The U.N. Needs to Speak Up on Anti-LGBTQ Violence

The U.N. Needs to Speak Up on Anti-LGBTQ Violence
A woman cries during a candlelight vigil for the victims of the shooting at Club Q, in Colorado Springs, Colo., Nov. 21, 2022 (AP photo by Jack Dempsey).

Last weekend, at least five people were killed in a mass shooting at an LGBTQ nightclub in Colorado Springs, in the U.S. state of Colorado. As several news outlets and commentators have noted, the shooting followed a midterm congressional election cycle marred by anti-LGBTQ rhetoric from powerful U.S. politicians, including former President Donald Trump. The attack has elevated conversations about the risks and rights abuses experienced by queer people and those with nonconforming gender identities in U.S. society and worldwide. But it also underscores the connections, both real and perceived, between gender extremism and violence more broadly.

Even without such inflammatory rhetoric infusing the national political conversation, gay and transgender people face significant threats to their human rights. In the U.S., according to data from UCLA Law School’s Williams’ Institute, LGBTQ people are more than four times as likely than gender-conforming people to experience a violent crime. According to Human Rights Watch, 67 countries still have laws on the books criminalizing consensual same-sex sexual relations, and nine have laws criminalizing expressions of nonconforming gender identity. With eyes on Qatar for the FIFA World Cup, for example, its treatment of LGBTQ persons is in the spotlight: Human Rights Watch reported in October on the arbitrary detention and abuse of at least six LGBTQ people in the run-up to the games.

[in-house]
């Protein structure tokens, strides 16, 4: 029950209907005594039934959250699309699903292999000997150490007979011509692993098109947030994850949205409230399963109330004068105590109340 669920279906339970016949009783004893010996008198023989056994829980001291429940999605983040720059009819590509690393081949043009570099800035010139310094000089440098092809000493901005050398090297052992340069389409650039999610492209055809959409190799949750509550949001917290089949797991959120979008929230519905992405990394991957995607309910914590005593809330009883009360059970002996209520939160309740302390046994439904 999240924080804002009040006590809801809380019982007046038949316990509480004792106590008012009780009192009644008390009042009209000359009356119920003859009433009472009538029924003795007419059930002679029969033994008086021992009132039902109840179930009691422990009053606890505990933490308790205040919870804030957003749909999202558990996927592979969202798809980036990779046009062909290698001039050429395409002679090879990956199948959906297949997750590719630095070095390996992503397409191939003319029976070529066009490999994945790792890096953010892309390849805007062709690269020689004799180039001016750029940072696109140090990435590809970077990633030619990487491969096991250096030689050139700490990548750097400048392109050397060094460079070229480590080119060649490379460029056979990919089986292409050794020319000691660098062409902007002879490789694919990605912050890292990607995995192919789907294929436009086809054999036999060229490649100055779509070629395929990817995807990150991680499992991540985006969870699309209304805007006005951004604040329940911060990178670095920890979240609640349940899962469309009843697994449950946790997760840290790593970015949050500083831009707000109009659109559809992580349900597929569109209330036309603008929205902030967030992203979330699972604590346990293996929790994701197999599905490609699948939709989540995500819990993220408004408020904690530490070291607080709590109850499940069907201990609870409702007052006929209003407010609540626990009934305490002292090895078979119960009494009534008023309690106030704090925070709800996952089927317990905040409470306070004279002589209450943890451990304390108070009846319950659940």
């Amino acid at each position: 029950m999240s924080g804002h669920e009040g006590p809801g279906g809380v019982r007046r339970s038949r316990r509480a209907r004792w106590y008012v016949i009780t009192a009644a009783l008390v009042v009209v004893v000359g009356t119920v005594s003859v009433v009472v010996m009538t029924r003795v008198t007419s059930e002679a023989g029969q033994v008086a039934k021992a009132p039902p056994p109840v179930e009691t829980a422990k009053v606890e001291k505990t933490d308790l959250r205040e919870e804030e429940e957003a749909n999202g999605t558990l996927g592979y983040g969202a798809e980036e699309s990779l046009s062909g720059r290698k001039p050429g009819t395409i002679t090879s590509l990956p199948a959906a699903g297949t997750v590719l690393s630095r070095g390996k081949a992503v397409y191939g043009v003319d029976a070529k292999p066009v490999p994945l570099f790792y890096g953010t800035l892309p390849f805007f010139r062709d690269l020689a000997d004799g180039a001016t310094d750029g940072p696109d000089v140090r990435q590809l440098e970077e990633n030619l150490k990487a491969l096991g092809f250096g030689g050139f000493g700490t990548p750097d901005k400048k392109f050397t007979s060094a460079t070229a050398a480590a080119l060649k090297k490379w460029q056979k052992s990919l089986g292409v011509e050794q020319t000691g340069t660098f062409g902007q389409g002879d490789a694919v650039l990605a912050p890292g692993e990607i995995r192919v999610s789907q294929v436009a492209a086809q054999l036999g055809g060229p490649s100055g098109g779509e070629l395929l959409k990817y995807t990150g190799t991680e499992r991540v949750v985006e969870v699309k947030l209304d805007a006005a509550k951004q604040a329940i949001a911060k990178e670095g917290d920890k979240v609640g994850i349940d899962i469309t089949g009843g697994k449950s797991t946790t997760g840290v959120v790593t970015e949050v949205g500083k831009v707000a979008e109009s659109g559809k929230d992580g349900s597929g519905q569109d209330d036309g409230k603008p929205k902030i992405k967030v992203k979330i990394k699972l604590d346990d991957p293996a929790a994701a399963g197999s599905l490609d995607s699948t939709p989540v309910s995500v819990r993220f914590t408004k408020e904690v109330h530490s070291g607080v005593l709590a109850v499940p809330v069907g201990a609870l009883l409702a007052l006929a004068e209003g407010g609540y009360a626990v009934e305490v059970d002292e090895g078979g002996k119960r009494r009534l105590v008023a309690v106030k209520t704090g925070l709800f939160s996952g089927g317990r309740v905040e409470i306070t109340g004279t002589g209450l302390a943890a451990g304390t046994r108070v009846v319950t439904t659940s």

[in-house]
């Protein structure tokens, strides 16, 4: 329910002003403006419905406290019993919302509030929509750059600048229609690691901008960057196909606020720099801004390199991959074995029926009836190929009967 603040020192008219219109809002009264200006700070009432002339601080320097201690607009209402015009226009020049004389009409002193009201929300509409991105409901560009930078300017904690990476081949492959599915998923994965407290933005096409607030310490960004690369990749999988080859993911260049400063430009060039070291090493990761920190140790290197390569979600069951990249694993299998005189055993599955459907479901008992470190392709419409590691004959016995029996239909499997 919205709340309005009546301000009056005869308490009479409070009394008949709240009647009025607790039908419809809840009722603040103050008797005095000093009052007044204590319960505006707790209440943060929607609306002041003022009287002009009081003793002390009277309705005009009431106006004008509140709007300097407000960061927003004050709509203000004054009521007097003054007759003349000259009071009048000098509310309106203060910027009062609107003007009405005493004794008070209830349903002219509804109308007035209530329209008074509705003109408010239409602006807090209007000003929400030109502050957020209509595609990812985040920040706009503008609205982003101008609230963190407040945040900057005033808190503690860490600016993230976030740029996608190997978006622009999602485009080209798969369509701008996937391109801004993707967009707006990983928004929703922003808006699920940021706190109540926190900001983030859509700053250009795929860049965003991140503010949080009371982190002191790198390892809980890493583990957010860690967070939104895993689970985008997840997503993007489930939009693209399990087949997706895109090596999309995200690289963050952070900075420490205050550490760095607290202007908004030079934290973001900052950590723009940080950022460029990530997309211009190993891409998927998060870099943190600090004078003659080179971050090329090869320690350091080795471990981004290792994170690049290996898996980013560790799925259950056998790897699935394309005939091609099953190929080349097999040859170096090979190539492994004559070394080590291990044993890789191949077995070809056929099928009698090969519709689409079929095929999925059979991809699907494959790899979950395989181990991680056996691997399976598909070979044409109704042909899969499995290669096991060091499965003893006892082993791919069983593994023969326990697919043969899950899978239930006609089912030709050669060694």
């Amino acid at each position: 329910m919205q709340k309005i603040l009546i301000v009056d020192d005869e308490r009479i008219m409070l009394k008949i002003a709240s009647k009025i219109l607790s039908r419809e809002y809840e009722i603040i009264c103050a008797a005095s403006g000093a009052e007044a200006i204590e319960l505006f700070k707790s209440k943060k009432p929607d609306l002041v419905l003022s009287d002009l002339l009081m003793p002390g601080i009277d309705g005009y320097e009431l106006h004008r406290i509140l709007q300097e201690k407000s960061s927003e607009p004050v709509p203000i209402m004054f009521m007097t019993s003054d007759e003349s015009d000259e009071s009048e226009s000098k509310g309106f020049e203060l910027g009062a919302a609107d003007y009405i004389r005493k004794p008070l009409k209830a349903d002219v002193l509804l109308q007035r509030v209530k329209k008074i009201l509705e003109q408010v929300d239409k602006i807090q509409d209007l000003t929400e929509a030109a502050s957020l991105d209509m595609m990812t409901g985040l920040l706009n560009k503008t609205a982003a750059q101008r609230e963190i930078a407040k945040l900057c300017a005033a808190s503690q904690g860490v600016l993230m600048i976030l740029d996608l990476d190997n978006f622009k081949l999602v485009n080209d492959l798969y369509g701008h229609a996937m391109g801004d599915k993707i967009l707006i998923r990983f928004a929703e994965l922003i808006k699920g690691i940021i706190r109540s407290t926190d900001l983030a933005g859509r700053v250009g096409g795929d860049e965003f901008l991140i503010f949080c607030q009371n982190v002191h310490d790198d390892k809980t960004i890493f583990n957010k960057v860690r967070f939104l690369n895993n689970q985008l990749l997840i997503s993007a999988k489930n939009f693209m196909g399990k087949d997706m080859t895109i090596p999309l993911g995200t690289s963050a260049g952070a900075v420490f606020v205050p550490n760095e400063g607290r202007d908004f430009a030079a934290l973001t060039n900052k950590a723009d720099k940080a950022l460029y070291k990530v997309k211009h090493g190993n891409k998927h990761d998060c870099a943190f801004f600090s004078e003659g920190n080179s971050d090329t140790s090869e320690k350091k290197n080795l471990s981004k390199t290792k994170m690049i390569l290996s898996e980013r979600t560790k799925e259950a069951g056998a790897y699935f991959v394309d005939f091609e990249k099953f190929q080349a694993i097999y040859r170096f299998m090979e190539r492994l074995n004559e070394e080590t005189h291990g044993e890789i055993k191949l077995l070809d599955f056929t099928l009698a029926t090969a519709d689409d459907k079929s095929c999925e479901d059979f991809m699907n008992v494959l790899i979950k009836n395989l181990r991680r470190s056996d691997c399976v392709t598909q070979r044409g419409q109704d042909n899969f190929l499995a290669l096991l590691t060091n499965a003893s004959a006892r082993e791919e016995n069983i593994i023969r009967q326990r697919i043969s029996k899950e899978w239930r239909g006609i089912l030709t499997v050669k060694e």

But anti-gay violence is not just a problem for gender minorities, nor is it just a human rights issue. It is also a bellwether for broader global security risks. A vast literature shows that repression against sexual and gender minorities is associated with authoritarian forms of government, which are likelier to engage in militarized international disputes with their neighbors. A strong connection has been documented between violent extremist movements and intolerance toward LGBTQ people. And when terror attacks occur, they can also harden authoritarian attitudes among the public, creating a recursive problem for democratic societies. Moreover, the protection of sexual and gender minorities has implications for a variety of security sector reforms, including peace operations.

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